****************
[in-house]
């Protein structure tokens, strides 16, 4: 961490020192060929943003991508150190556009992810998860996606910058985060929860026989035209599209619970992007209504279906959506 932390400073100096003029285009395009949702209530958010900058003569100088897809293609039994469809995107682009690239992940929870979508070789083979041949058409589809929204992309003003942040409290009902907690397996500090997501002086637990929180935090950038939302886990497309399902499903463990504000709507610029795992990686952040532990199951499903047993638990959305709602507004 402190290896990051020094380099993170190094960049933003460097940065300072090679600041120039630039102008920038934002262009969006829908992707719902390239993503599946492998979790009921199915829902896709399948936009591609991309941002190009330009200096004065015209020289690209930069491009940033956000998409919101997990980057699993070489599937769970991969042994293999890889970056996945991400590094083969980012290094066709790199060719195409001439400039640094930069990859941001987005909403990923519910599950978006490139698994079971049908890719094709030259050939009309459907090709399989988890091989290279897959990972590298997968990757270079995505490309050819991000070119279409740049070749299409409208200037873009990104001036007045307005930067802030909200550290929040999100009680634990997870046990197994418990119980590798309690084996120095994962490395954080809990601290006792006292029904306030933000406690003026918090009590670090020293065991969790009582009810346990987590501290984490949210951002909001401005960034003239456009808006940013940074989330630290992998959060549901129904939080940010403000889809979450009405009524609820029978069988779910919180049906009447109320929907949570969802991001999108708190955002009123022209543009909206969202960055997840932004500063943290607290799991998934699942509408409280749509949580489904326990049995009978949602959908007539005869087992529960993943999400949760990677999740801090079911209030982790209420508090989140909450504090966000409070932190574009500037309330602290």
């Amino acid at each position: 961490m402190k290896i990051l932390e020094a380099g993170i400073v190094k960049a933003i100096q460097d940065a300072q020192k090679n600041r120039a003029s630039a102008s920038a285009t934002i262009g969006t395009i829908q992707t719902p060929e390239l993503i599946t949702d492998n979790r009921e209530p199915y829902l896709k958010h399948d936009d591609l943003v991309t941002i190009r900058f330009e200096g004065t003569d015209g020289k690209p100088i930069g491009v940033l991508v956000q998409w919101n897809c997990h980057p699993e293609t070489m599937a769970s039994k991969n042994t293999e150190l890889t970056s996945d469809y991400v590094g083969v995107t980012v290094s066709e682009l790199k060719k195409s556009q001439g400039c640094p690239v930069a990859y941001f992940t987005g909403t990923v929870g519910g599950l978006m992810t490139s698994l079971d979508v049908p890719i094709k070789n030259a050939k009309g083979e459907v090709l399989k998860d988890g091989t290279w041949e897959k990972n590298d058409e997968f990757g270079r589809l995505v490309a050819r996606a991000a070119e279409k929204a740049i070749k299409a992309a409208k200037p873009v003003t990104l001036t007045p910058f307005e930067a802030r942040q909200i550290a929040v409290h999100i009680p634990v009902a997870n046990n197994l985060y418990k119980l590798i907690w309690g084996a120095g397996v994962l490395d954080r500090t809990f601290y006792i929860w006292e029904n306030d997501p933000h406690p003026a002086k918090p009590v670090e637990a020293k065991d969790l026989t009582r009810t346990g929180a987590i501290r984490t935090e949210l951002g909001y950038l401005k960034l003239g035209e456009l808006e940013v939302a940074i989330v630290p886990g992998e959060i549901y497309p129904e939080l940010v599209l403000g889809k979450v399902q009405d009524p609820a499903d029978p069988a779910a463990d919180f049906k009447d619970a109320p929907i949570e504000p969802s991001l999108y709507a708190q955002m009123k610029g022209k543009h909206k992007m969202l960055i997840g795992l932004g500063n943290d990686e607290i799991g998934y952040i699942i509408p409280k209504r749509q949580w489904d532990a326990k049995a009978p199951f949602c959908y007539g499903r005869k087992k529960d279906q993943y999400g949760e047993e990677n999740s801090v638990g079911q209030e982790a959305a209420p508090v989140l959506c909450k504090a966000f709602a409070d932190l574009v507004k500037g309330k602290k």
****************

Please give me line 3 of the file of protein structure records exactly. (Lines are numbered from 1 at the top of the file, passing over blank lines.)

């Amino acid at each position: 961490m402190k290896i990051l932390e020094a380099g993170i400073v190094k960049a933003i100096q460097d940065a300072q020192k090679n600041r120039a003029s630039a102008s920038a285009t934002i262009g969006t395009i829908q992707t719902p060929e390239l993503i599946t949702d492998n979790r009921e209530p199915y829902l896709k958010h399948d936009d591609l943003v991309t941002i190009r900058f330009e200096g004065t003569d015209g020289k690209p100088i930069g491009v940033l991508v956000q998409w919101n897809c997990h980057p699993e293609t070489m599937a769970s039994k991969n042994t293999e150190l890889t970056s996945d469809y991400v590094g083969v995107t980012v290094s066709e682009l790199k060719k195409s556009q001439g400039c640094p690239v930069a990859y941001f992940t987005g909403t990923v929870g519910g599950l978006m992810t490139s698994l079971d979508v049908p890719i094709k070789n030259a050939k009309g083979e459907v090709l399989k998860d988890g091989t290279w041949e897959k990972n590298d058409e997968f990757g270079r589809l995505v490309a050819r996606a991000a070119e279409k929204a740049i070749k299409a992309a409208k200037p873009v003003t990104l001036t007045p910058f307005e930067a802030r942040q909200i550290a929040v409290h999100i009680p634990v009902a997870n046990n197994l985060y418990k119980l590798i907690w309690g084996a120095g397996v994962l490395d954080r500090t809990f601290y006792i929860w006292e029904n306030d997501p933000h406690p003026a002086k918090p009590v670090e637990a020293k065991d969790l026989t009582r009810t346990g929180a987590i501290r984490t935090e949210l951002g909001y950038l401005k960034l003239g035209e456009l808006e940013v939302a940074i989330v630290p886990g992998e959060i549901y497309p129904e939080l940010v599209l403000g889809k979450v399902q009405d009524p609820a499903d029978p069988a779910a463990d919180f049906k009447d619970a109320p929907i949570e504000p969802s991001l999108y709507a708190q955002m009123k610029g022209k543009h909206k992007m969202l960055i997840g795992l932004g500063n943290d990686e607290i799991g998934y952040i699942i509408p409280k209504r749509q949580w489904d532990a326990k049995a009978p199951f949602c959908y007539g499903r005869k087992k529960d279906q993943y999400g949760e047993e990677n999740s801090v638990g079911q209030e982790a959305a209420p508090v989140l959506c909450k504090a966000f709602a409070d932190l574009v507004k500037g309330k602290k």